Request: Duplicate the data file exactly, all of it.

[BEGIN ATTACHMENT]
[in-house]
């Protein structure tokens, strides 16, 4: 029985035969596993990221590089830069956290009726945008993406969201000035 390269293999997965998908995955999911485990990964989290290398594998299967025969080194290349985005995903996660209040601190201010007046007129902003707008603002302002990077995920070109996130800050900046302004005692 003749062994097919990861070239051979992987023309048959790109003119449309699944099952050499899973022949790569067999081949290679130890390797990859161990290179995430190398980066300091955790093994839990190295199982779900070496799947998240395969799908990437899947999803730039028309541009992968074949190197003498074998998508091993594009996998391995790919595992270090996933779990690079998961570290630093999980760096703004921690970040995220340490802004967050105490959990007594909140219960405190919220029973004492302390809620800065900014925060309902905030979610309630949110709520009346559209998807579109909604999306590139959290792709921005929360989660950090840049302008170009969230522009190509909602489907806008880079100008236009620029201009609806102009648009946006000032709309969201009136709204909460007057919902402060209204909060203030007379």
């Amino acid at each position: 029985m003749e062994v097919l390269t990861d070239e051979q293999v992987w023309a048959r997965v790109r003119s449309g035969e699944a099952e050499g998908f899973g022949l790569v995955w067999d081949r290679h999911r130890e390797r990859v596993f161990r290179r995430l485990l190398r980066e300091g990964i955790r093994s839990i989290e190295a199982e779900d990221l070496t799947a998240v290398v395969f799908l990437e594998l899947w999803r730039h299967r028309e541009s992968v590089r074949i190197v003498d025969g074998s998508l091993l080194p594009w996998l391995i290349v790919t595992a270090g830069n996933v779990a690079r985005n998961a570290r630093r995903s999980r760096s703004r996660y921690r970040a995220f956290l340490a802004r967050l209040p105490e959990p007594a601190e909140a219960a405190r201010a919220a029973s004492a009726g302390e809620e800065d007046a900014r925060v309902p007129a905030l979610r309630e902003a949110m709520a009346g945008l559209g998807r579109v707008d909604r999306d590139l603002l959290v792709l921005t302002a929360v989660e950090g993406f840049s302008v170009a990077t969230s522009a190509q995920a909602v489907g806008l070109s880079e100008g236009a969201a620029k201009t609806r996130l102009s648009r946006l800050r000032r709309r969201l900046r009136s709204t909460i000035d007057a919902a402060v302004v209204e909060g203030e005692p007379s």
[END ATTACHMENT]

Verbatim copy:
[in-house]
């Protein structure tokens, strides 16, 4: 029985035969596993990221590089830069956290009726945008993406969201000035 390269293999997965998908995955999911485990990964989290290398594998299967025969080194290349985005995903996660209040601190201010007046007129902003707008603002302002990077995920070109996130800050900046302004005692 003749062994097919990861070239051979992987023309048959790109003119449309699944099952050499899973022949790569067999081949290679130890390797990859161990290179995430190398980066300091955790093994839990190295199982779900070496799947998240395969799908990437899947999803730039028309541009992968074949190197003498074998998508091993594009996998391995790919595992270090996933779990690079998961570290630093999980760096703004921690970040995220340490802004967050105490959990007594909140219960405190919220029973004492302390809620800065900014925060309902905030979610309630949110709520009346559209998807579109909604999306590139959290792709921005929360989660950090840049302008170009969230522009190509909602489907806008880079100008236009620029201009609806102009648009946006000032709309969201009136709204909460007057919902402060209204909060203030007379």
């Amino acid at each position: 029985m003749e062994v097919l390269t990861d070239e051979q293999v992987w023309a048959r997965v790109r003119s449309g035969e699944a099952e050499g998908f899973g022949l790569v995955w067999d081949r290679h999911r130890e390797r990859v596993f161990r290179r995430l485990l190398r980066e300091g990964i955790r093994s839990i989290e190295a199982e779900d990221l070496t799947a998240v290398v395969f799908l990437e594998l899947w999803r730039h299967r028309e541009s992968v590089r074949i190197v003498d025969g074998s998508l091993l080194p594009w996998l391995i290349v790919t595992a270090g830069n996933v779990a690079r985005n998961a570290r630093r995903s999980r760096s703004r996660y921690r970040a995220f956290l340490a802004r967050l209040p105490e959990p007594a601190e909140a219960a405190r201010a919220a029973s004492a009726g302390e809620e800065d007046a900014r925060v309902p007129a905030l979610r309630e902003a949110m709520a009346g945008l559209g998807r579109v707008d909604r999306d590139l603002l959290v792709l921005t302002a929360v989660e950090g993406f840049s302008v170009a990077t969230s522009a190509q995920a909602v489907g806008l070109s880079e100008g236009a969201a620029k201009t609806r996130l102009s648009r946006l800050r000032r709309r969201l900046r009136s709204t909460i000035d007057a919902a402060v302004v209204e909060g203030e005692p007379s």